GDPR compliance has a cost - if only to ensure the compliance of processes and procedures. SMaller companies might have been able to handle this themselves, internally. Larger companies had to pay up to tens of thousands of Euros to become compliant.
GDPR penalties have been set to be discouraging. 2% of Global Turnover can be a very high price to pay for any corporation. Amazon received a $877 million GDPR fine. What's App’s fine was $255 million, while Google and H&M had to pay $56.6 million and $41 million respectively.
Besides, the large amounts of the fine, it is not very favourable for any company to be flagged with a reputation of not following data protection regulations.
GDPR has also had a wealth of positive side effects such as improved cyber security and brand safety (as the risk of data breach is removed). Noticeably, GDPR has also allowed people to be able to surf websites hours at a time without the risk of being overwhelmed with ads from other unknown “related” organizations.
But more than anything else, GDPR has had the huge benefit of putting data protection on the agenda of organization leaders - small and large. And, with the appointment of a data protection officer (DPO) in each company, it has made sure that this focus will remain.
The GDPR law, and in particular the last part about consent, data portability and the documentation of it all certainly puts a lot of pressure on businesses to have 100% control of their data. Basically, since May 25th 2018, you need to:
This is no impossible task to perform if you are working with low data volume all stored and transformed in one and the same system. Often, companies have to deal with a much greater level of complexity.
Your company might sell its products or services via a website. You might use a best of breed CRM system to handle your sales and marketing efforts. And your operations are probably supported by an ERP system.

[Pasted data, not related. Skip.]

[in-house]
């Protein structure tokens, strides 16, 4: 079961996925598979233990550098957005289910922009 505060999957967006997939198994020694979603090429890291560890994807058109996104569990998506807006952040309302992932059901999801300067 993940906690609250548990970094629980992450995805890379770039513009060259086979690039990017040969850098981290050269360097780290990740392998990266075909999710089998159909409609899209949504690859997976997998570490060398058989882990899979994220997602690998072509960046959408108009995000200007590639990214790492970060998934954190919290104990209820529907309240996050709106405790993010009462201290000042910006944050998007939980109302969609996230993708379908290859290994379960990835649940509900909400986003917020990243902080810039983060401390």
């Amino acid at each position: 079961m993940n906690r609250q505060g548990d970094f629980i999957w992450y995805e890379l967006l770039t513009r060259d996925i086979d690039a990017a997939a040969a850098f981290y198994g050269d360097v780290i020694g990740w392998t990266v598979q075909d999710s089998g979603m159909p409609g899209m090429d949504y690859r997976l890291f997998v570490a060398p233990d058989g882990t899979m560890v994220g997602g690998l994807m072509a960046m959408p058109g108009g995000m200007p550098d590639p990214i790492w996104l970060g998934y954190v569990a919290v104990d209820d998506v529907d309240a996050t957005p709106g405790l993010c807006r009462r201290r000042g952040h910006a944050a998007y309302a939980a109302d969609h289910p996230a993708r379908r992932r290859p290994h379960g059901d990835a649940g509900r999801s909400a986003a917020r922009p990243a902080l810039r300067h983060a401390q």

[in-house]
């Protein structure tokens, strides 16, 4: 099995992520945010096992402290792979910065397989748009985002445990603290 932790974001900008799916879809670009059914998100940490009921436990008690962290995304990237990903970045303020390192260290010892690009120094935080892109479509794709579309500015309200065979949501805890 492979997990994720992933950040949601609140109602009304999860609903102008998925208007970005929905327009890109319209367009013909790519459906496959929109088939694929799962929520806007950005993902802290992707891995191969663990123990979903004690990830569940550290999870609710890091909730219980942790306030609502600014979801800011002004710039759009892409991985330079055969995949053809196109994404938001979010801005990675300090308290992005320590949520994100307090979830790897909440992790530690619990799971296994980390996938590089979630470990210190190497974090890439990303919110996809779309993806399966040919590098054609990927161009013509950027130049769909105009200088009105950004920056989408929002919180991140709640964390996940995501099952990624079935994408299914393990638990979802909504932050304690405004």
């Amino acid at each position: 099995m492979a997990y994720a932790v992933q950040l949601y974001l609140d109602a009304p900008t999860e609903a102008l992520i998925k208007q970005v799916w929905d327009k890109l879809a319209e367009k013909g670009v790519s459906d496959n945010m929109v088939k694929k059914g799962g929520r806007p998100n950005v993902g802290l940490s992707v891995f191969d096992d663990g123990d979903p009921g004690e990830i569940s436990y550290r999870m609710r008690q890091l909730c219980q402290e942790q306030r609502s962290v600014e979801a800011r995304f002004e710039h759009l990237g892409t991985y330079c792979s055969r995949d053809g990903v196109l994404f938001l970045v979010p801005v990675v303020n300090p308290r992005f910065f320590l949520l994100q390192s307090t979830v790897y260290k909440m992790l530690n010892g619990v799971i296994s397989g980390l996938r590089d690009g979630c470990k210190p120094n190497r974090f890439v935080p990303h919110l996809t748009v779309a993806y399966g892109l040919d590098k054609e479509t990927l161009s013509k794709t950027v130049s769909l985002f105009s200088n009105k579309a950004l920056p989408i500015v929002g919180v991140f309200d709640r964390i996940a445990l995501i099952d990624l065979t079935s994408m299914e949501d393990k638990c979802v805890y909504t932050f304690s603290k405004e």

If these systems are not properly integrated, if you rely on manual transfer of data from one system to the other, then how and where do you keep track of your contacts’ data?
How can you, in a fast and easy way, be able to extract all of a person’s data upon request? How are you sure that the data you extract from one of your systems is all you have about a contact?
Besides, extracting from all systems could be a messy and time consuming process… for the least difficult to document as required by GDPR. This is where data integration comes handy.
By having all data about your contacts 100% in sync in all your systems, you are able not only to get rid of outdated, incorrect information, you can also easily ensure that all contact data is stored in one place, ready to be accessed, delivered or erased. Data integration automates this process so that it is done more effectively and can be documented easily.
Data integration is not as difficult or expensive as it once was. For example, RapidiOnline offers out-of-the-box pre-configured data integration solutions that allow you to get started with your data integration project super-fast.
Because RapidiOnline is pre-configured, you spend less time on logistics and implementation – which is more efficient and cost-effective. The pre-built integration solution contains the most common integration points, and if this is not enough, it is very easy to create additional transfers or customizations. A clever and cost-effective way to solve some of your GDPR challenges.